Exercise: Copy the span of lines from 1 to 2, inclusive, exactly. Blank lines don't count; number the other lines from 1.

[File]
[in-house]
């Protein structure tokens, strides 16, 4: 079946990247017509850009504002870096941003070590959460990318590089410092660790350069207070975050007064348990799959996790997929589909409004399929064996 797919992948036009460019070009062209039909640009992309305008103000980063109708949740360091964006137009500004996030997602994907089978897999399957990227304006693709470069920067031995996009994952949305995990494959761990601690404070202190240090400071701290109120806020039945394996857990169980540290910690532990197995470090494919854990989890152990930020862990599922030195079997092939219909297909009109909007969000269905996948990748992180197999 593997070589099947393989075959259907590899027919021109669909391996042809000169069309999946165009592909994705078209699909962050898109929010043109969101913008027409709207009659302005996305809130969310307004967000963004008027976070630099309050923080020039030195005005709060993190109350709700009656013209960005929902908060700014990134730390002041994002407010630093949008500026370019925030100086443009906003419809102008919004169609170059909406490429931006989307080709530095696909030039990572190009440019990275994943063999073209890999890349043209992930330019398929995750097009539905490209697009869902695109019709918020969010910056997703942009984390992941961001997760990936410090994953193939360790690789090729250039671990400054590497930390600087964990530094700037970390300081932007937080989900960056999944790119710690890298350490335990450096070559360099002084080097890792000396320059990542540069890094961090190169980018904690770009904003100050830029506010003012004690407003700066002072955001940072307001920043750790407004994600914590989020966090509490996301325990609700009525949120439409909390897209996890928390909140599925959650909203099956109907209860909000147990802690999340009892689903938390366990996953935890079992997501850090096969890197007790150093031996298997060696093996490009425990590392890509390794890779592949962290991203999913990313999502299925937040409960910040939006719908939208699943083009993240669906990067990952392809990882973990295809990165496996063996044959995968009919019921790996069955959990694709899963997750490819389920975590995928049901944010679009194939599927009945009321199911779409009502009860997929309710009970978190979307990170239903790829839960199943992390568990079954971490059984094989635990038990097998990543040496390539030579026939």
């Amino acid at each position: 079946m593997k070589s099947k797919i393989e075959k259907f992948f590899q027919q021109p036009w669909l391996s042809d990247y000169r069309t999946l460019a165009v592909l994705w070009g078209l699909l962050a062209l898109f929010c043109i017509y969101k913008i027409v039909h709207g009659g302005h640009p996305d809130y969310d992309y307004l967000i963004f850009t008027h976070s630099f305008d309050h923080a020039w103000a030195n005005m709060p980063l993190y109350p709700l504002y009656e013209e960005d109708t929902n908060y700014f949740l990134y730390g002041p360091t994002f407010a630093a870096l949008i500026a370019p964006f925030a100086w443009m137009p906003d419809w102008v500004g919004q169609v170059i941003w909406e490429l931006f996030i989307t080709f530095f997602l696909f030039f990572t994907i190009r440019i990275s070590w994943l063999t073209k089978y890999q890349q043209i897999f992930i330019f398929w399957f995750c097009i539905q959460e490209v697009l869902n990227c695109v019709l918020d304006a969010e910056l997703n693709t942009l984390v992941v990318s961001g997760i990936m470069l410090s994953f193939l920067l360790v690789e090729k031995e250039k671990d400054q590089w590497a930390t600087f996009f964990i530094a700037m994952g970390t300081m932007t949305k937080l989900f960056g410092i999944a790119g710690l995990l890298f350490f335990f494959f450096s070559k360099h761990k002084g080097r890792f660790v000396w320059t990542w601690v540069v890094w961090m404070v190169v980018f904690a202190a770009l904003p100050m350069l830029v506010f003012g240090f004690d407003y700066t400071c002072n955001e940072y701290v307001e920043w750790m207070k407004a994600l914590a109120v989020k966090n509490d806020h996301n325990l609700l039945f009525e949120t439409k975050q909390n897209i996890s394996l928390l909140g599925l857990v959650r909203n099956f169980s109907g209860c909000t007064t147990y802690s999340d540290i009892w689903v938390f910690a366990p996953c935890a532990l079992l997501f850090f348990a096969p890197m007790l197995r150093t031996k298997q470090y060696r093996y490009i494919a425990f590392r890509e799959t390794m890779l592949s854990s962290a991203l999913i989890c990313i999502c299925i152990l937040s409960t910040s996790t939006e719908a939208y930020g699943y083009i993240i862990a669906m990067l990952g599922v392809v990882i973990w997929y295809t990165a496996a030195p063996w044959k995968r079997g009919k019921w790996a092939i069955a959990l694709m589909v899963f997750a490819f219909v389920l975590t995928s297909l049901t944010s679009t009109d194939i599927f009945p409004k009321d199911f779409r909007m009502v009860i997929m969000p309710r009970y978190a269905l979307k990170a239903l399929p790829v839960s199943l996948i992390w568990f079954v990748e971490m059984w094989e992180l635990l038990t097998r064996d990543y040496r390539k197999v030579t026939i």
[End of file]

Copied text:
[in-house]
């Protein structure tokens, strides 16, 4: 079946990247017509850009504002870096941003070590959460990318590089410092660790350069207070975050007064348990799959996790997929589909409004399929064996 797919992948036009460019070009062209039909640009992309305008103000980063109708949740360091964006137009500004996030997602994907089978897999399957990227304006693709470069920067031995996009994952949305995990494959761990601690404070202190240090400071701290109120806020039945394996857990169980540290910690532990197995470090494919854990989890152990930020862990599922030195079997092939219909297909009109909007969000269905996948990748992180197999 593997070589099947393989075959259907590899027919021109669909391996042809000169069309999946165009592909994705078209699909962050898109929010043109969101913008027409709207009659302005996305809130969310307004967000963004008027976070630099309050923080020039030195005005709060993190109350709700009656013209960005929902908060700014990134730390002041994002407010630093949008500026370019925030100086443009906003419809102008919004169609170059909406490429931006989307080709530095696909030039990572190009440019990275994943063999073209890999890349043209992930330019398929995750097009539905490209697009869902695109019709918020969010910056997703942009984390992941961001997760990936410090994953193939360790690789090729250039671990400054590497930390600087964990530094700037970390300081932007937080989900960056999944790119710690890298350490335990450096070559360099002084080097890792000396320059990542540069890094961090190169980018904690770009904003100050830029506010003012004690407003700066002072955001940072307001920043750790407004994600914590989020966090509490996301325990609700009525949120439409909390897209996890928390909140599925959650909203099956109907209860909000147990802690999340009892689903938390366990996953935890079992997501850090096969890197007790150093031996298997060696093996490009425990590392890509390794890779592949962290991203999913990313999502299925937040409960910040939006719908939208699943083009993240669906990067990952392809990882973990295809990165496996063996044959995968009919019921790996069955959990694709899963997750490819389920975590995928049901944010679009194939599927009945009321199911779409009502009860997929309710009970978190979307990170239903790829839960199943992390568990079954971490059984094989635990038990097998990543040496390539030579026939």